(2) Coorg

By Lokesh Abrol

“Coorg is a coffee country, famous for its rainforests and spices”

Glimpses of India – Coorg Introduction

The lesson provides us with a fascinating look at Karnataka's smallest district and its people. The weather is beautiful all year, with plenty of rain during the monsoon season. The Coorg people are known to be among the bravest. The main crop grown in this region is coffee. A wide range of animals can be found here, and the area is surrounded by stunning Brahmagiri hills, islands, and Tibetan settlements.

Glimpses of India – Coorg Summary

The author describes the hill station of Coorg, which is located in the western ghats of Karnataka. It is located in the middle of the state of Karnataka, halfway between Bengalore and Mangalore. Coorg is best visited between September and March. The region is well-known for its coffee plantations and spices. There are many rainforests, which cover 30% of the land. The Coorgi men are brave warriors who, due to their trustworthiness, are allowed to keep firearms without a licence. The women of Coorg are stunning. Coorg is also known as Kodavu, and the Kodavus are Hindus by religion, but their customs are distinct from those of mainstream Hindus.

They marry within the confines of their community. Kodavus are thought to be of Greek or Arabic ancestry. There were some soldiers from Alexander's army who settled there. Furthermore, because the Kodavus' ethnic dress, Kuppia, is similar to the Arab garment Kuffia, it is speculated that their ancestors were either Arabs or Kurds. Coorg is the source of the Kaveri River. The Mahaseer fish can be found in the river. Along the river, many animals and birds can be seen, including kingfishers, langurs, squirrels, and elephants.

Tourists can unwind in the tranquil atmosphere while also participating in adventure sports such as river rafting, canoeing, rappelling, mountain biking, rock climbing, and trekking. Animals such as Macaques, Malabar squirrels, langurs, and slender loris can be spotted on the nature trails. The main tourist attractions are the Brahmagiri hills, Nisargdham island, and the Tibetan settlements of Bylakuppe. Coorg provides visitors with a taste of India's diverse cultures.

Glimpses of India – Coorg Lesson Explanation

MIDWAY between Mysore and the coastal town of Mangalore sits a piece of heaven that must have drifted from the kingdom of god. This land of rolling hills is inhabited by a proud race of martial men, beautiful women and wild creatures.

  • Drifted from- been carried along gently by hair
  • Martial- having to do with war

Coorg, a place so beautiful that it appears to be a piece of heaven that has strayed from God's kingdom and landed on Earth. It is located halfway between Mysore and Mangalore. It is a region with low hills of varying heights. Coorg men are brave warriors, and Coorg women are beautiful. There are also a variety of wild animals in the area.

Coorg, or Kodagu, the smallest district of Karnataka, is home to evergreen rainforests, spices and coffee plantations. Evergreen rainforests cover thirty percent of this district. During the monsoons, it pours enough to keep many visitors away. The season of joy commences from September and continues till March. The weather is perfect, with some showers thrown in for good measure. The air breathes of invigorating coffee. Coffee estates and colonial bungalows stand tucked under tree canopies in prime corners.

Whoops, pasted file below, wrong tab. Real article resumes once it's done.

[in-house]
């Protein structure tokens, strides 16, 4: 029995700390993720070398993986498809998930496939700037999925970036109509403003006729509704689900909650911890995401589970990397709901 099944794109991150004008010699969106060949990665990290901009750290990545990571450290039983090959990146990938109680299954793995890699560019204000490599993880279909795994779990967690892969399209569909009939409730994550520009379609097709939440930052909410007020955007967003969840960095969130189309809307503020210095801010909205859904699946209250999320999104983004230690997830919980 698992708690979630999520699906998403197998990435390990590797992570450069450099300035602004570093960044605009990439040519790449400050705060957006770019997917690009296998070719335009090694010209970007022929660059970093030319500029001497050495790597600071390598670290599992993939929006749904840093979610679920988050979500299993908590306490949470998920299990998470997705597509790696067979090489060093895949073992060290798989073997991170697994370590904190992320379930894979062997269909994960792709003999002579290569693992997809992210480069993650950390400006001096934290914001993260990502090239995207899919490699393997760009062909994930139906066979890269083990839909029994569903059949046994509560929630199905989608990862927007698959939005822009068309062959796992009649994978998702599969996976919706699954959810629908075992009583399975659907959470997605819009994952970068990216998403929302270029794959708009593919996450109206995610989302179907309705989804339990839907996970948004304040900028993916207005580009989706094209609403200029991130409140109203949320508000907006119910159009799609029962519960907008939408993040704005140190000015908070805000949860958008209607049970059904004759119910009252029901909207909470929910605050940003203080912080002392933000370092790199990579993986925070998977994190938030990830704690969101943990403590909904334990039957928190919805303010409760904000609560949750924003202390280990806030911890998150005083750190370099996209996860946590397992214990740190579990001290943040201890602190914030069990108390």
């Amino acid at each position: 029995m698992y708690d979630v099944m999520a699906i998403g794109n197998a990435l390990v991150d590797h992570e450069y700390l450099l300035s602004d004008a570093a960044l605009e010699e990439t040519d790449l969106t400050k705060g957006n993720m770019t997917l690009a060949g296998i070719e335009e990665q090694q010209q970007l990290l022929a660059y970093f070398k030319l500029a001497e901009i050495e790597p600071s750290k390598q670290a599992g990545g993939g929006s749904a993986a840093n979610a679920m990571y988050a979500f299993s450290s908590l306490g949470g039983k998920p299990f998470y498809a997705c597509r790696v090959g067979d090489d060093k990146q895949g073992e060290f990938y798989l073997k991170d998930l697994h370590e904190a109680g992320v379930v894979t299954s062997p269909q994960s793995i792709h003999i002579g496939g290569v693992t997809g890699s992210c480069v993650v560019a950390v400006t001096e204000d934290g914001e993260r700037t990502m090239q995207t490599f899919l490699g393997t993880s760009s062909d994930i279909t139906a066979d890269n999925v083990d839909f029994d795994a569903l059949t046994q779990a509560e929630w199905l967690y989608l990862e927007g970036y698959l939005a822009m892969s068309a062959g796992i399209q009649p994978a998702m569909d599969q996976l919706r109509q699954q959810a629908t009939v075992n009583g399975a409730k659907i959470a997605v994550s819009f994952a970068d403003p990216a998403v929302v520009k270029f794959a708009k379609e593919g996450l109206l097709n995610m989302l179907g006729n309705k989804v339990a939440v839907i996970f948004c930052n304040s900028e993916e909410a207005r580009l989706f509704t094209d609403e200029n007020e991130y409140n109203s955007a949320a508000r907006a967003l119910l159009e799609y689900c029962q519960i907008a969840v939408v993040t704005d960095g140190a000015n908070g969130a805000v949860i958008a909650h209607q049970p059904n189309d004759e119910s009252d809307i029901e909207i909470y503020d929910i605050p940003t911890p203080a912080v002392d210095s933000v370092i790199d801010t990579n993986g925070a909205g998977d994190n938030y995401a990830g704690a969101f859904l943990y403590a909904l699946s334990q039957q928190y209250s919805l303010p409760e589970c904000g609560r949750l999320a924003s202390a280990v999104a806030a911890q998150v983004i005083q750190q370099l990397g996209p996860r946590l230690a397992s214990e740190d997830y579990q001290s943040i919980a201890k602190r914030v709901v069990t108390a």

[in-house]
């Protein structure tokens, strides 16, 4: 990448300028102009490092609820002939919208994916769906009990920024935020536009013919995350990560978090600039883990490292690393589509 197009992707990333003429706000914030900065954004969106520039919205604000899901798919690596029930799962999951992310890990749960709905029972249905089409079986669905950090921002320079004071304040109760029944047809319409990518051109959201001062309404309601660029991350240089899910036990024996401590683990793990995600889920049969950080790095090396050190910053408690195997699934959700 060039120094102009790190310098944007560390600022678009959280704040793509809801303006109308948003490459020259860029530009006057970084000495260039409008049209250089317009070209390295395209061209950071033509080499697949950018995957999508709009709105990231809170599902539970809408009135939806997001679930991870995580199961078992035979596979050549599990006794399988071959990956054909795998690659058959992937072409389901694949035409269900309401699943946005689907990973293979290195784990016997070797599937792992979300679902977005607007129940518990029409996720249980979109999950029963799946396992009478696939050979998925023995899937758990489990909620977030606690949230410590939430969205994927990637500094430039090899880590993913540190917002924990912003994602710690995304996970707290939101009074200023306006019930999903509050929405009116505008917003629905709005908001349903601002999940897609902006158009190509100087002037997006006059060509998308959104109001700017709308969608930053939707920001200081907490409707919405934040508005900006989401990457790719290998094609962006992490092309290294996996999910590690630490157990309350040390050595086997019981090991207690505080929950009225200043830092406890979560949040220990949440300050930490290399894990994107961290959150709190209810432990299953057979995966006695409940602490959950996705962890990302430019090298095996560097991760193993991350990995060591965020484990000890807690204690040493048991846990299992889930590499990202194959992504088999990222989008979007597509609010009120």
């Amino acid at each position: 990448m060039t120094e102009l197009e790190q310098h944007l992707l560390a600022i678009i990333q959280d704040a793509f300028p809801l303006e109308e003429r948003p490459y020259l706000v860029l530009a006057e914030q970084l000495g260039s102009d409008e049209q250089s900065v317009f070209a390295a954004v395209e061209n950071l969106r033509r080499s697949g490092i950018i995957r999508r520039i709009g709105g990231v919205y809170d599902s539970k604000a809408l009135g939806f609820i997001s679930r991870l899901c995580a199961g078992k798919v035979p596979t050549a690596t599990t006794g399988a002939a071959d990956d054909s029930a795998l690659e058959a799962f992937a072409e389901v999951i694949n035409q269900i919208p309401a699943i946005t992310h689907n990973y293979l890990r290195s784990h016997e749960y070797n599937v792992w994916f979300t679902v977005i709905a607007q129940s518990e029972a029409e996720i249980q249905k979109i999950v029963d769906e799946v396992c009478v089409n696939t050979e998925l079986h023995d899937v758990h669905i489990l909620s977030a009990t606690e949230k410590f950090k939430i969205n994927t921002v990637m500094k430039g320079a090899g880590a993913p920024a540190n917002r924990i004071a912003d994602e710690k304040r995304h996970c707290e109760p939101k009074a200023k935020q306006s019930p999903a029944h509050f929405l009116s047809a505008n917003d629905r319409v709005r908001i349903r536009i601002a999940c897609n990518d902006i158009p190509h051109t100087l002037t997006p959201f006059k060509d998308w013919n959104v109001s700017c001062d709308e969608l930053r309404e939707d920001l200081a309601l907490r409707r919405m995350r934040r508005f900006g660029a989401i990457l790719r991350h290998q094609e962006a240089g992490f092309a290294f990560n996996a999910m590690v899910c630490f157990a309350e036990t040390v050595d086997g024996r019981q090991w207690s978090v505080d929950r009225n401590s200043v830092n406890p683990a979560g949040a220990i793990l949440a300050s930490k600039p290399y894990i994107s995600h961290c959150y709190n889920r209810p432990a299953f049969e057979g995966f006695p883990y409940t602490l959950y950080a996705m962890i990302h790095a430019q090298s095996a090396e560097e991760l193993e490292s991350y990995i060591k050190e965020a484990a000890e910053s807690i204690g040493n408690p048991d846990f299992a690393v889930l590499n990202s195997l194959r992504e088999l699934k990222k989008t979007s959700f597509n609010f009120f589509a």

• Canopies- roof-like coverings made of trees that form a shelter
  • Prime- here, best
  • Invigorating- strong (here)

It is one of Karnataka's smallest districts, also known as Kodagu. Evergreen rainforests cover 30% of Coorg's land area, and the region receives rain for the majority of the year, especially during the monsoon season. The months of September through March are ideal for visiting Coorg. The weather is pleasant, and there is some rain, so it is worthwhile to go. Because of the abundance of coffee plantations, the air is filled with the strong aroma of coffee.

The fiercely independent people of Coorg are possibly of Greek or Arabic descent. As one story goes, a part of Alexander’s army moved south along the coast and settled here when return became impractical. These people married amongst the locals and their culture is apparent in the martial traditions, marriage and religious rites, which are distinct from the Hindu mainstream. The theory of Arab origin draws support from the long, black coat with an embroidered waist-belt worn by the Kodavus. Known as kuppia, it resembles the kuffia worn by the Arabs and the Kurds.

  • Mainstream- a tradition which most people follow
  • Tales of Valour- stories of courage and bravery, usually in a war
  • Descent- origin

The Coorg people are thought to be of Greek or Arabic origin and are generally ferocious. This theory arose as a result of their clothing style. They are typically dressed in a long, black coat with an embroidered waist belt known as a Kuppia. Kuppia is a type of kuffia worn by Arabs and Kurds. It is also said that some of Alexander's army members were unable to return to their homeland and thus settled here while returning from the south. Coorg people marry each other, and their cultures and rituals differ greatly from those practised by Hindus.